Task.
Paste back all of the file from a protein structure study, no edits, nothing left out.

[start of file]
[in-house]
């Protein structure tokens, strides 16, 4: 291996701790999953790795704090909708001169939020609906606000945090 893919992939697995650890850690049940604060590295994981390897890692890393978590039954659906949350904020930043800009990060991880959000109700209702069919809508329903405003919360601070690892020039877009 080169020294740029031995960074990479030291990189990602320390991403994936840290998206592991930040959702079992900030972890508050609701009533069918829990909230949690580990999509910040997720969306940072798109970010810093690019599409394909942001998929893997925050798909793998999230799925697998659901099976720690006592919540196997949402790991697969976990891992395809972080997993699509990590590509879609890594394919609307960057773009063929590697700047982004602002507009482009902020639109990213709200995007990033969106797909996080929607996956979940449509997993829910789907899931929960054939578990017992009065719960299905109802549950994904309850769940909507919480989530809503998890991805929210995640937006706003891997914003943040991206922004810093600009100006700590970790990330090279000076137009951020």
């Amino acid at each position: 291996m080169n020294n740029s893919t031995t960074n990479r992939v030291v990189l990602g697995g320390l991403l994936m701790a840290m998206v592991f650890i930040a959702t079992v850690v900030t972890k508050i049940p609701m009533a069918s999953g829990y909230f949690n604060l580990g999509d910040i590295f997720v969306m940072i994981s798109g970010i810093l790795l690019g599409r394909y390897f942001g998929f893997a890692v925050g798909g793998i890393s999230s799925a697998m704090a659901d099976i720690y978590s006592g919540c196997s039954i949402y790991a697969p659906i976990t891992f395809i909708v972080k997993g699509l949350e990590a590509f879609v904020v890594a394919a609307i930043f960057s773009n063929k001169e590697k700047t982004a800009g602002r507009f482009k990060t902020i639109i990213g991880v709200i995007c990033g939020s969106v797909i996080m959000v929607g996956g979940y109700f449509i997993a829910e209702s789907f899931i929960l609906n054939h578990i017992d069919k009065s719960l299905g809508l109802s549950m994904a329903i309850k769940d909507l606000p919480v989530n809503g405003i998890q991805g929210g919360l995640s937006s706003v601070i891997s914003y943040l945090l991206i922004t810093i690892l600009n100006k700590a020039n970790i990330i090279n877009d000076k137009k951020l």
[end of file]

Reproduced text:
[in-house]
């Protein structure tokens, strides 16, 4: 291996701790999953790795704090909708001169939020609906606000945090 893919992939697995650890850690049940604060590295994981390897890692890393978590039954659906949350904020930043800009990060991880959000109700209702069919809508329903405003919360601070690892020039877009 080169020294740029031995960074990479030291990189990602320390991403994936840290998206592991930040959702079992900030972890508050609701009533069918829990909230949690580990999509910040997720969306940072798109970010810093690019599409394909942001998929893997925050798909793998999230799925697998659901099976720690006592919540196997949402790991697969976990891992395809972080997993699509990590590509879609890594394919609307960057773009063929590697700047982004602002507009482009902020639109990213709200995007990033969106797909996080929607996956979940449509997993829910789907899931929960054939578990017992009065719960299905109802549950994904309850769940909507919480989530809503998890991805929210995640937006706003891997914003943040991206922004810093600009100006700590970790990330090279000076137009951020």
């Amino acid at each position: 291996m080169n020294n740029s893919t031995t960074n990479r992939v030291v990189l990602g697995g320390l991403l994936m701790a840290m998206v592991f650890i930040a959702t079992v850690v900030t972890k508050i049940p609701m009533a069918s999953g829990y909230f949690n604060l580990g999509d910040i590295f997720v969306m940072i994981s798109g970010i810093l790795l690019g599409r394909y390897f942001g998929f893997a890692v925050g798909g793998i890393s999230s799925a697998m704090a659901d099976i720690y978590s006592g919540c196997s039954i949402y790991a697969p659906i976990t891992f395809i909708v972080k997993g699509l949350e990590a590509f879609v904020v890594a394919a609307i930043f960057s773009n063929k001169e590697k700047t982004a800009g602002r507009f482009k990060t902020i639109i990213g991880v709200i995007c990033g939020s969106v797909i996080m959000v929607g996956g979940y109700f449509i997993a829910e209702s789907f899931i929960l609906n054939h578990i017992d069919k009065s719960l299905g809508l109802s549950m994904a329903i309850k769940d909507l606000p919480v989530n809503g405003i998890q991805g929210g919360l995640s937006s706003v601070i891997s914003y943040l945090l991206i922004t810093i690892l600009n100006k700590a020039n970790i990330i090279n877009d000076k137009k951020l």